Academic journal article McGill Journal of Sustainable Development Law

Recent Developments in Social Impact Management in Extractive Resource Development in Peru

Academic journal article McGill Journal of Sustainable Development Law

Recent Developments in Social Impact Management in Extractive Resource Development in Peru

Article excerpt

1. INTRODUCTION 2. THE FRAMEWORK GOVERNING RESOURCE DEVELOPMENT   2.1 Oficina General de Gestion Social (General Social Management     Bureau) ("OGGS") 3. OGGS AND BEYOND 4. CONCLUSION: UNCERTAINTY IN THE AIR 

Peru is rich in hydrocarbons and other mineral deposits. The country is also home to a large and diverse indigenous population that ranges from jungle-dwelling groups that remain in voluntary isolation to sedentary rural communities dedicated to traditional subsistence farming. Peru is also one of the few mineral-rich countries of Latin America that remains virtually unconditionally open to foreign investment. It continues to attract steady and increasing levels of investment and development activity. Economic development gains notwithstanding, poverty levels remain high and income distribution is far from equitable. (1) More often than not, extractive activities take place in poor areas which, traditionally, have borne the negative results of development while accruing few of the benefits. A result of these conditions is that the development of hydrocarbon and mineral resources in Peru is a source of constant social turmoil, pitching local populations against developers and demanding increasing governmental attention and efforts. A report issued by the Public Defendant's Office in June 2007 listed seventy-five cases of social conflict (2) that were either active or latent. Of the thirty-five active cases, twenty-one were related to mining or hydrocarbon activities. Eighty-one per cent of all cases were in areas where the majority of the population lives below the poverty line. (3) By March 2008, the number of total conflicts had escalated to ninety-three, with the share of cases related to extractive activities and cases located in extreme poverty areas remaining more or less the same. An escalation in the level of violence has also been reported. (4) By the end of July 2008, the total number of cases had reached 147. (5) The Public Defendant's Office attributes the unrest to the population's fear of environmental impacts and a belief that extractive activities are incompatible with traditional subsistence activities. These fears may result from environmental legacy issues and the population's belief that the government is unable to prevent the contamination of their environment. It may also be due to a general feeling of discrimination, including the fact that local communities enjoy few tangible benefits from these resource activities, (6) notwithstanding the 2001 promulgation of a law to ensure fair allocation of the rent from natural resources. (7)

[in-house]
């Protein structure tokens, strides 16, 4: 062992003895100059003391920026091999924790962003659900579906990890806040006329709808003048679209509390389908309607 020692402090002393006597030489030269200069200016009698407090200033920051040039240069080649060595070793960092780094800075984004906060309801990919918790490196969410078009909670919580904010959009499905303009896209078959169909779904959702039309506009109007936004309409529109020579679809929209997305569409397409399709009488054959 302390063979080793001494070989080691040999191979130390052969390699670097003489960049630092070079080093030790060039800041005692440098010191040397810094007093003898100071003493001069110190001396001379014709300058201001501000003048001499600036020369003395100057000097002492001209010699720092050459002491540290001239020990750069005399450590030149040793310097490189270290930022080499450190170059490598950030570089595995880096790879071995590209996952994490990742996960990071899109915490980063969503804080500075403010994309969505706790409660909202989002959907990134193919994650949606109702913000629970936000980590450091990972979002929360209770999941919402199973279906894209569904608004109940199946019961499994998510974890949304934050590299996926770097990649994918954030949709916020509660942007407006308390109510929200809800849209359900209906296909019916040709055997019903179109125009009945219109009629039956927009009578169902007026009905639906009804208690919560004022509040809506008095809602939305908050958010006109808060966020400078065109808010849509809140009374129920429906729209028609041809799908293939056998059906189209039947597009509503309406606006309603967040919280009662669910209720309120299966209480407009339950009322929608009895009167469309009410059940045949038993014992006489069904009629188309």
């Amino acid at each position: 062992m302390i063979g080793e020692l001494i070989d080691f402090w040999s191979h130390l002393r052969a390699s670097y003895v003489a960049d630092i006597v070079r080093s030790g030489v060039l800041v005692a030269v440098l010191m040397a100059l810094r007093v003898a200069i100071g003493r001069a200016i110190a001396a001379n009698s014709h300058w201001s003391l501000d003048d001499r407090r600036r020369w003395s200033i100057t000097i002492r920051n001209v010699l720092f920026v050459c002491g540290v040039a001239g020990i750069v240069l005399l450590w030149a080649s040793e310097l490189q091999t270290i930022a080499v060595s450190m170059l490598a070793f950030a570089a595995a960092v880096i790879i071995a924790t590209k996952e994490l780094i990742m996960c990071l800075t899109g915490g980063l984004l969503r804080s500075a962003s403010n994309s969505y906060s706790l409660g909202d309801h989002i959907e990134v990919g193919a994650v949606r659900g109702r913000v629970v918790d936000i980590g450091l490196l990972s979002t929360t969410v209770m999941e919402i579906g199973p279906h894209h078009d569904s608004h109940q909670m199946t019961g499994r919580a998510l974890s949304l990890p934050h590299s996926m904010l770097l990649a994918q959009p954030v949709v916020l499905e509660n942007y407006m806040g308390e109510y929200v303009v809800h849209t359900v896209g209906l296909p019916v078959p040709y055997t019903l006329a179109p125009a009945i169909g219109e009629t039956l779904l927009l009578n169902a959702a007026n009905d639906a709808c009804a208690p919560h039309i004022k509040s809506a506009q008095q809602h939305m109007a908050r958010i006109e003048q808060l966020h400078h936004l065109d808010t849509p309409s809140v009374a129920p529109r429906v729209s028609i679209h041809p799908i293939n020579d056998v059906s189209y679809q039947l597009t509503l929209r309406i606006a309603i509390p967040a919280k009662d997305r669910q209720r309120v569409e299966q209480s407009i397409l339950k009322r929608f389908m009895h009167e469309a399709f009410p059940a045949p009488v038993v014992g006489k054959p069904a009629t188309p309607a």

This paper focuses on current efforts by the Peruvian government to ensure that hydrocarbon and mineral resource development is undertaken in a socially responsible and sustainable manner. (8) First, it will provide an overview of the institutional and legal framework that deals with hydrocarbon and other mineral development in Peru. Second, it will explain the role and activities undertaken by the newly-created General Social Management Bureau ("OGGS") of the Ministry of Energy and Mines. Finally, it will provide a brief account of some of the challenges still ahead.

2. THE FRAMEWORK GOVERNING RESOURCE DEVELOPMENT

The 1980s were a turbulent time for Peru, marked by rising social unrest, terrorist activity, and the failure of the economic policies implemented during the first Garcia administration. (9) With the election of President Fujimori in 1990, Peru embarked on an aggressive reform process directed at attracting private investment, primarily to its extractive sector. Several new laws were enacted, including Decree 757 to Promote Private Investment. (10) Decree 757 eliminated the State's exclusive privileges in economic activities and natural resource exploitation, and placed it on par with private parties whenever it is involved in economic activities. (11) It also set the basis for instituting simple and accessible administrative processes and reaffirmed sectoral authority to regulate and manage environmental and related social impacts. …

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